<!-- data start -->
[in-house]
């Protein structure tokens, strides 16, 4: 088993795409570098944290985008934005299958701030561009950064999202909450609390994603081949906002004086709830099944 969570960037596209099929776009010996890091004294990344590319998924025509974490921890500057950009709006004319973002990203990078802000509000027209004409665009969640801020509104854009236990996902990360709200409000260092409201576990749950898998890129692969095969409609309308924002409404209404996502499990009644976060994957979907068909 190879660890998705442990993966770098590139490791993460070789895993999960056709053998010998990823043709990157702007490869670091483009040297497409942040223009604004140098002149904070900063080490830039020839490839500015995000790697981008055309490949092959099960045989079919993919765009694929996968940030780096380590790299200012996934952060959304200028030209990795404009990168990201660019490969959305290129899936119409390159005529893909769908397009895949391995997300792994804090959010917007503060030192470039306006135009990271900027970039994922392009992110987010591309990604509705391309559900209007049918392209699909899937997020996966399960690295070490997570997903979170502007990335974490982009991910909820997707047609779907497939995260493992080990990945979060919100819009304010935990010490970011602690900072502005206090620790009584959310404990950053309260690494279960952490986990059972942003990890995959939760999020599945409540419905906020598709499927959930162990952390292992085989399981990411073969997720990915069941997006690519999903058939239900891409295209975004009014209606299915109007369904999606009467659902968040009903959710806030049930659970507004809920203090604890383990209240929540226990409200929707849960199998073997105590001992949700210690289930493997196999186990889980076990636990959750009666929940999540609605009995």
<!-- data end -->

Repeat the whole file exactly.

[in-house]
């Protein structure tokens, strides 16, 4: 088993795409570098944290985008934005299958701030561009950064999202909450609390994603081949906002004086709830099944 969570960037596209099929776009010996890091004294990344590319998924025509974490921890500057950009709006004319973002990203990078802000509000027209004409665009969640801020509104854009236990996902990360709200409000260092409201576990749950898998890129692969095969409609309308924002409404209404996502499990009644976060994957979907068909 190879660890998705442990993966770098590139490791993460070789895993999960056709053998010998990823043709990157702007490869670091483009040297497409942040223009604004140098002149904070900063080490830039020839490839500015995000790697981008055309490949092959099960045989079919993919765009694929996968940030780096380590790299200012996934952060959304200028030209990795404009990168990201660019490969959305290129899936119409390159005529893909769908397009895949391995997300792994804090959010917007503060030192470039306006135009990271900027970039994922392009992110987010591309990604509705391309559900209007049918392209699909899937997020996966399960690295070490997570997903979170502007990335974490982009991910909820997707047609779907497939995260493992080990990945979060919100819009304010935990010490970011602690900072502005206090620790009584959310404990950053309260690494279960952490986990059972942003990890995959939760999020599945409540419905906020598709499927959930162990952390292992085989399981990411073969997720990915069941997006690519999903058939239900891409295209975004009014209606299915109007369904999606009467659902968040009903959710806030049930659970507004809920203090604890383990209240929540226990409200929707849960199998073997105590001992949700210690289930493997196999186990889980076990636990959750009666929940999540609605009995």